Israel furnished a few thousand missiles and advanced unmanned aerial vehicles (UAVs) to India, while Moscow supplied New Delhi with tank parts, a few thousand anti-tank missiles and engines for the T90 tank, Indian’s chief battle vehicle. India also received multi-barrel rocket launchers from Russia.
The exact number of weapons has not been made public, but is said to be enough to arm both the Indian Army and Navy, and includes anti-personnel grenade launchers, high-explosive bombs, and armour for troop-carrying vehicles.
Under the leadership of senior officials, two "empowered committees" were dispatched to Israel and Russia toward the end of 2016 to make quick buys, known as "off-the-shelf purchases." The committees have the ability to negotiate and can make immediate buying decisions.
Most of the shipments are being airlifted from Israel and Russia to India.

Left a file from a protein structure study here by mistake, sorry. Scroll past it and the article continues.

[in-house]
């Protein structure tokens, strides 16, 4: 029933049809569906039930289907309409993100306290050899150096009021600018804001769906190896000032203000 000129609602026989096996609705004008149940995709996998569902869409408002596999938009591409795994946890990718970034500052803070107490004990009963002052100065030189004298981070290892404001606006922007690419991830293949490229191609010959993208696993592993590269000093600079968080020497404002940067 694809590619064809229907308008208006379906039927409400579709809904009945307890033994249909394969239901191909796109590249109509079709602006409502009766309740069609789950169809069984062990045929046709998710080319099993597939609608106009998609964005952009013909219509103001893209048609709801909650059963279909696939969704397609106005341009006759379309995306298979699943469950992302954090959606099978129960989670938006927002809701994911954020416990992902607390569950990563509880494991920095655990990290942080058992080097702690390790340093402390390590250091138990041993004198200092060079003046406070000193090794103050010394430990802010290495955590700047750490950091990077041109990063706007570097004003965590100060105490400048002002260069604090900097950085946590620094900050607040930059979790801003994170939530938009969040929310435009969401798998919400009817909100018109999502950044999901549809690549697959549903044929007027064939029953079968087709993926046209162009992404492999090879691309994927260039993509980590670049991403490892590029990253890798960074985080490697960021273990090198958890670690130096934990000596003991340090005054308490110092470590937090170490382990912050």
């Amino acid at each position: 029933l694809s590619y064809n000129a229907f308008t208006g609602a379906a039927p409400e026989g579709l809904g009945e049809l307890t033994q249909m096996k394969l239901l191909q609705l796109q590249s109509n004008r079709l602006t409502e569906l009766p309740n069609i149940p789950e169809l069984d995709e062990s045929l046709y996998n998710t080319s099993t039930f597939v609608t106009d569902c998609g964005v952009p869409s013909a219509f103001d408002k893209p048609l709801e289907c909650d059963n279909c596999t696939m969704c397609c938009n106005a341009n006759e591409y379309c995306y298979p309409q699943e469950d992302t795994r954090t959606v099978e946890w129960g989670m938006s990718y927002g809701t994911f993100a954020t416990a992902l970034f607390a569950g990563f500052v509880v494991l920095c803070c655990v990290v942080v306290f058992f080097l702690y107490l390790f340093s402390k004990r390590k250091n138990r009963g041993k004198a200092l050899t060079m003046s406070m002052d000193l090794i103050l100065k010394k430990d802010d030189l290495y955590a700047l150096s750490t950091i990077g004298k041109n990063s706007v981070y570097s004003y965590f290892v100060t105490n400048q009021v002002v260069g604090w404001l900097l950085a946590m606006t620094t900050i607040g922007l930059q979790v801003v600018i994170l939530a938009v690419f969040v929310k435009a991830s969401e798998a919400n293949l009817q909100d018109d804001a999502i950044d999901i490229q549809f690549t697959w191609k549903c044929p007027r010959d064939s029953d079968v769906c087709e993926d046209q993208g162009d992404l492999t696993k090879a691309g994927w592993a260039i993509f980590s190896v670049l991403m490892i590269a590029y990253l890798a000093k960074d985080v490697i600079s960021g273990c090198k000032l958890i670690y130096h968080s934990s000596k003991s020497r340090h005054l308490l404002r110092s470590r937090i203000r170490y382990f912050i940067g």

The secretive purchases were likely spurred on by recent strikes by Indian Special Forces in Pakistan-controlled Kashmir, as well as the aggressive stance of Islamabad’s military.
An unnamed senior official told Huffington Post India that, "It is wise to be prepared," while another unnamed Ministry of Defence (MoD) senior official suggested that "The emergency purchases are aimed at replenishing and maintaining a minimum level of preparedness for any eventuality."
Earlier this month Indian Army Staff Chief General Bipin Rawat told the media that obsolete weapons and a depleted stock, "in case of a two-front war is of concern.” By "two-front war" Rawat was describing a scenario in which New Delhi would simultaneously engage China and Pakistan in conflict. He added that India’s military is prepared to handle ongoing proxy wars in Kashmir and Jumma.
New orders continue to be placed as existing orders are delivered.